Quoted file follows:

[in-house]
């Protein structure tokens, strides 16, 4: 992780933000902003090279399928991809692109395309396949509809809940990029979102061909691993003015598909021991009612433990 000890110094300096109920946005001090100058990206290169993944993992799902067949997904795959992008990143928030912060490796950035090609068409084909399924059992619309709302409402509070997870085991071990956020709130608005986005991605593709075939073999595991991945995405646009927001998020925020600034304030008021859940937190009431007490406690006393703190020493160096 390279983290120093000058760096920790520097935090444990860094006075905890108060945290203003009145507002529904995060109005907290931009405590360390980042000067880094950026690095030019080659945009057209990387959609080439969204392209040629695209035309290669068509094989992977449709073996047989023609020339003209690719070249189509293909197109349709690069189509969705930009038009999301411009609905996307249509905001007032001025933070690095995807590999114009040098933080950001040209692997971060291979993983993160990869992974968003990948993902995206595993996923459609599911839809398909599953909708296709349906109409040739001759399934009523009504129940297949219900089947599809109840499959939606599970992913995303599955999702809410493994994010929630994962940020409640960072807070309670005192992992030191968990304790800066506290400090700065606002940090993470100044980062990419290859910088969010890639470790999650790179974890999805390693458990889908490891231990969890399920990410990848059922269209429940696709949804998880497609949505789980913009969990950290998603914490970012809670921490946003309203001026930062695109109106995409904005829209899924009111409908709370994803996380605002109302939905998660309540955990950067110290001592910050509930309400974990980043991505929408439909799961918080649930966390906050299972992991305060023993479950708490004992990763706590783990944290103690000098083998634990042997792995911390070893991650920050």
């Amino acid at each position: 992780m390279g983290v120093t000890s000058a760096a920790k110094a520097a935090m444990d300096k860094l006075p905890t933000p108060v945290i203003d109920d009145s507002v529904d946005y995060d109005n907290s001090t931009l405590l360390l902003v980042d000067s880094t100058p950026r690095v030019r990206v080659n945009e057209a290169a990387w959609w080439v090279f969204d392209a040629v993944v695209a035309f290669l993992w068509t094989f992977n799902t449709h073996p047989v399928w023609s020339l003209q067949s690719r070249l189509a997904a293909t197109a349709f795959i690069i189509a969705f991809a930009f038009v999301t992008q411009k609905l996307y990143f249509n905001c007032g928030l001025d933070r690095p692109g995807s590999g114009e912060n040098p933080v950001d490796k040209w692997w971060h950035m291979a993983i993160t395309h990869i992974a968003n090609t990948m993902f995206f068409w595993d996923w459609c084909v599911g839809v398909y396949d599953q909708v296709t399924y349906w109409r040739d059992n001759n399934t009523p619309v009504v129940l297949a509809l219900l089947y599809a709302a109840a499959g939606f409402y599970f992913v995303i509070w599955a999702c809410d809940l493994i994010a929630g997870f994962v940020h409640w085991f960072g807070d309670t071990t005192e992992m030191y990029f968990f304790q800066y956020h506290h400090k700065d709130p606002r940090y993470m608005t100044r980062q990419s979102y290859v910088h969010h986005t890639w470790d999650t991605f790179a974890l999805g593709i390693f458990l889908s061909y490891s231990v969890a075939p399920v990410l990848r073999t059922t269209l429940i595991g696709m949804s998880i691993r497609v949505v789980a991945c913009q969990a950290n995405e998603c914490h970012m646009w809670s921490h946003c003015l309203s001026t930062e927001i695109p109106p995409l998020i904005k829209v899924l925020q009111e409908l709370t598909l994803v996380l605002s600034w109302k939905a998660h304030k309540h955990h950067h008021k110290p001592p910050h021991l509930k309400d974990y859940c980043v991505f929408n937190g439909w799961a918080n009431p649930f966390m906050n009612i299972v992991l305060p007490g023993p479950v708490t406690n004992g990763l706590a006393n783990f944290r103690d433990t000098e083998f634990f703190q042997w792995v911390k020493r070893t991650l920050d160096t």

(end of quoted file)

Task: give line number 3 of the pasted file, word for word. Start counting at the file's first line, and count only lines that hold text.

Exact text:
């Amino acid at each position: 992780m390279g983290v120093t000890s000058a760096a920790k110094a520097a935090m444990d300096k860094l006075p905890t933000p108060v945290i203003d109920d009145s507002v529904d946005y995060d109005n907290s001090t931009l405590l360390l902003v980042d000067s880094t100058p950026r690095v030019r990206v080659n945009e057209a290169a990387w959609w080439v090279f969204d392209a040629v993944v695209a035309f290669l993992w068509t094989f992977n799902t449709h073996p047989v399928w023609s020339l003209q067949s690719r070249l189509a997904a293909t197109a349709f795959i690069i189509a969705f991809a930009f038009v999301t992008q411009k609905l996307y990143f249509n905001c007032g928030l001025d933070r690095p692109g995807s590999g114009e912060n040098p933080v950001d490796k040209w692997w971060h950035m291979a993983i993160t395309h990869i992974a968003n090609t990948m993902f995206f068409w595993d996923w459609c084909v599911g839809v398909y396949d599953q909708v296709t399924y349906w109409r040739d059992n001759n399934t009523p619309v009504v129940l297949a509809l219900l089947y599809a709302a109840a499959g939606f409402y599970f992913v995303i509070w599955a999702c809410d809940l493994i994010a929630g997870f994962v940020h409640w085991f960072g807070d309670t071990t005192e992992m030191y990029f968990f304790q800066y956020h506290h400090k700065d709130p606002r940090y993470m608005t100044r980062q990419s979102y290859v910088h969010h986005t890639w470790d999650t991605f790179a974890l999805g593709i390693f458990l889908s061909y490891s231990v969890a075939p399920v990410l990848r073999t059922t269209l429940i595991g696709m949804s998880i691993r497609v949505v789980a991945c913009q969990a950290n995405e998603c914490h970012m646009w809670s921490h946003c003015l309203s001026t930062e927001i695109p109106p995409l998020i904005k829209v899924l925020q009111e409908l709370t598909l994803v996380l605002s600034w109302k939905a998660h304030k309540h955990h950067h008021k110290p001592p910050h021991l509930k309400d974990y859940c980043v991505f929408n937190g439909w799961a918080n009431p649930f966390m906050n009612i299972v992991l305060p007490g023993p479950v708490t406690n004992g990763l706590a006393n783990f944290r103690d433990t000098e083998f634990f703190q042997w792995v911390k020493r070893t991650l920050d160096t």